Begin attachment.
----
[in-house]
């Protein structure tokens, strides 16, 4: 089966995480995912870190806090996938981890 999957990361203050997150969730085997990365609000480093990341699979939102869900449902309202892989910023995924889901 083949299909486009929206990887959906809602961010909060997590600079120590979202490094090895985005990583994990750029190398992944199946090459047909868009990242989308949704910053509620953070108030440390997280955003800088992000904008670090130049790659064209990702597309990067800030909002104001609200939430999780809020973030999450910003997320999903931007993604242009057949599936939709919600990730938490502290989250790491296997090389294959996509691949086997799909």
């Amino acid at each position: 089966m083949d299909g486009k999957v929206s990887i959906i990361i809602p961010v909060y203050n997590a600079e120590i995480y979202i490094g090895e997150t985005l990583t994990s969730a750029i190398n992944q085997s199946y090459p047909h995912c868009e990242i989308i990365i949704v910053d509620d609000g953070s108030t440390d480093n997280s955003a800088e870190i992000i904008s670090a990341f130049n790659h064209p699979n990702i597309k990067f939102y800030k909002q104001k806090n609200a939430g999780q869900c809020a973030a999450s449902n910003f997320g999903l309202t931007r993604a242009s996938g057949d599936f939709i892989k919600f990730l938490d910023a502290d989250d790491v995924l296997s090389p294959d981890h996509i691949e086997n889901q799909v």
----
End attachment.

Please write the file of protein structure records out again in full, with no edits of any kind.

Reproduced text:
[in-house]
């Protein structure tokens, strides 16, 4: 089966995480995912870190806090996938981890 999957990361203050997150969730085997990365609000480093990341699979939102869900449902309202892989910023995924889901 083949299909486009929206990887959906809602961010909060997590600079120590979202490094090895985005990583994990750029190398992944199946090459047909868009990242989308949704910053509620953070108030440390997280955003800088992000904008670090130049790659064209990702597309990067800030909002104001609200939430999780809020973030999450910003997320999903931007993604242009057949599936939709919600990730938490502290989250790491296997090389294959996509691949086997799909």
């Amino acid at each position: 089966m083949d299909g486009k999957v929206s990887i959906i990361i809602p961010v909060y203050n997590a600079e120590i995480y979202i490094g090895e997150t985005l990583t994990s969730a750029i190398n992944q085997s199946y090459p047909h995912c868009e990242i989308i990365i949704v910053d509620d609000g953070s108030t440390d480093n997280s955003a800088e870190i992000i904008s670090a990341f130049n790659h064209p699979n990702i597309k990067f939102y800030k909002q104001k806090n609200a939430g999780q869900c809020a973030a999450s449902n910003f997320g999903l309202t931007r993604a242009s996938g057949d599936f939709i892989k919600f990730l938490d910023a502290d989250d790491v995924l296997s090389p294959d981890h996509i691949e086997n889901q799909v």